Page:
This covers the samples include within the jboss-benchmark project. The main focus of the samples covered here are related to client/server tests. All the samples illustrate the different features of microbenchmark and jrunit using the same base client and server base code which uses a socket to send a String to the server from the client, which is then returned a static String from the server.
All the samples can be compiled and run within an IDE, but some can be run via the ant build script included in the root directory of jboss-benchmark. The reason that only some are included within the ant script is that they can be completely automated (which will be covered below).
Also note that each section title for the samples below corresponds to the org.jboss.jrunit.sample package that they can be found under.
The first sample for client/server testing is in the org.jboss.jrunit.sample.basic package, which contains SimpleServerTest and SimpleServerTest. These are the tests that we will build on for the rest of the test cases that demonstrate the different features. The SimpleClientTest is a basic JUnit test case with two test methods, testClientCall() and testFailure(). The testClientCall() method will open a socket to the server, send a String and receive a String in return and check that the returned String is the value it expected (using an JUnit assert). The testFailure() method will just fail a JUnit assertion.
The SimpleServerTest is a basic JUnit test case that sets up a socket server within it's setUp() method (on a separate thread) which will accept requests from clients and respond with a static String. The SimpleServerTest also has a test method, called testRequestCount(), which will simply print out the number of request its taken every 3 seconds.
This introduces one of the problems with JUnit testing from a client/server standpoint. The client test needs the server to be available to accept requests for the duration of all it's tests. The server, since it follows the conventional JUnit model, wants to set up, test, and then tear down.
When the server and then the client tests are run, the testClientCall() method of SimpleClientTest will pass. However, the testRequestCount() will never end and the tearDown() method will never be called. To stop the SimpleServerTest from running, the process will have to be killed. If the code is changed so the testRequestCount() method of SimpleServerTest does not loop, it is very possible that the test run of the SimpleServerTest would be finished before the SimpleClientTest would have a chance to call on it, thus causing the testClientCall() to fail.
Although this sample does not use the jrunit features directly, it does show the power of using the benchmark decorator. This sample uses a slight variation of the basic SimpleClientTest and SimpleServerTest. The SimpleClientTest was modified to declare a suite() method. This method will return a new instance of the ThreadLocalDecorator class. In this particular case, the parameters specify that the decorator should run the test case org.jboss.jrunit.sample.decorated.SimpleClientTest, using 3 separate threads, each looping 10 times, with no delay (see ThreadLocalDecorator section for more information on configuring the ThreadLocalDecorator). This means that when the SimpleClientTest is run, there will be three instances created that run all the tests 10 times each.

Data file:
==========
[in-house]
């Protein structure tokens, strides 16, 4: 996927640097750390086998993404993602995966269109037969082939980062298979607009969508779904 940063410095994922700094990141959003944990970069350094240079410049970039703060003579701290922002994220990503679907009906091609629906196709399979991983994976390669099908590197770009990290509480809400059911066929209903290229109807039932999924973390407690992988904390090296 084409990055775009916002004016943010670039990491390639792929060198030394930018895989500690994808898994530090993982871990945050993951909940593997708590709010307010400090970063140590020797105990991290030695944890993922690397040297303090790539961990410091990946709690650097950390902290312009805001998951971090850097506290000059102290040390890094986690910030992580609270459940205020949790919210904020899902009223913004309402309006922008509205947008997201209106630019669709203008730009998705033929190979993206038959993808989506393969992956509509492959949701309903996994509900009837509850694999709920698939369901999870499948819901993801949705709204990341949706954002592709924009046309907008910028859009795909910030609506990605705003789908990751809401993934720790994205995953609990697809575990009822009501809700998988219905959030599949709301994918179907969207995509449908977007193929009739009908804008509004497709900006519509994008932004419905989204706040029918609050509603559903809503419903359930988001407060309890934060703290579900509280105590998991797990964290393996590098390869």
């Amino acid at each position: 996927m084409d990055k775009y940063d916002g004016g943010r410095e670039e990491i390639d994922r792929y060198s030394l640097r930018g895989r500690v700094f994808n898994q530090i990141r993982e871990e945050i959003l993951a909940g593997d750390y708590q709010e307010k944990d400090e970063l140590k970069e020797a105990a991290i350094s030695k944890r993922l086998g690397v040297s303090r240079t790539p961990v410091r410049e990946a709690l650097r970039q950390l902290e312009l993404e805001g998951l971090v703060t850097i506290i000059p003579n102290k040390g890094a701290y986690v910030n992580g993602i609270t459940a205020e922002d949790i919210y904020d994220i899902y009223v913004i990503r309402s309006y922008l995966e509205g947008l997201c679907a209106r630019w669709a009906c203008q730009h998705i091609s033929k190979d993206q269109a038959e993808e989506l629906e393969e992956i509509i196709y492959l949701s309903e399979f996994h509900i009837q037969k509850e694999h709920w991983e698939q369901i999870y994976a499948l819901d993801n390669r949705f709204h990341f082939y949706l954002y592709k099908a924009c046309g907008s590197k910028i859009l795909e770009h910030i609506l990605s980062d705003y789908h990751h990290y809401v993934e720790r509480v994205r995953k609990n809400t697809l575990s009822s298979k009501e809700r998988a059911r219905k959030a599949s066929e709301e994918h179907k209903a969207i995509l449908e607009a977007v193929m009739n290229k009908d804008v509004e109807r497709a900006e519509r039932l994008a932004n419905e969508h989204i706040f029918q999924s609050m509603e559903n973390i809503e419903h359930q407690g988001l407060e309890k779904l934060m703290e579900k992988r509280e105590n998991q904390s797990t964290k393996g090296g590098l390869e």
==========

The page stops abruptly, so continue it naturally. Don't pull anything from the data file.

The testClientCall() method of the SimpleClientTest class also has some lines added to mark the starting and ending of named benchmarks. In particular, the 'ClientCall' and the 'GotSocket' benchmark will be started at the beginning of the method. The 'GotSocket' benchmark will be stopped after making the call the getSocket() method and the 'ClientCall' benchmark will be closed at the end of the method.
At this point the SimpleServerTest has not modified. Therefore, based on the code, it will accept only one client socket connection at a time and process the requests for this connection. After that connection is closed, it will move onto the next connection.
To run this sample, start the org.jboss.jrunit.sample.basic.decorated.SimpleServerTest and then the org.jboss.jrunit.sample.decorated.SimpleClientTest. After the client has finished, stop the server and at the bottom of the client console, should see something similar to:
SubBenchmarks: Benchmark:ClientCall Executions:30 Time:15311 SubBenchmarks: Benchmark:GetSocket Executions:30 Time:15191
This indicates how long it took for the three threads to run ten iterations of the testClientCall() and getSocket() methods.
Now, uncomment the for loop in the setUp() method of the SimpleServerTest class. This will make it so there are three threads available to accept incoming client socket request (please do not send me any complaints about how this is NOT how servers should be coded... it for demonstration purposes, relax ). Compile and re-run. You results should now look something like:
SubBenchmarks: Benchmark:ClientCall Executions:30 Time:130 SubBenchmarks: Benchmark:GetSocket Executions:30 Time:30
These results indicate that just by changing the server to be multi threaded so that it could accept and process all the client requests concurrently the client calls executed over 100 times faster.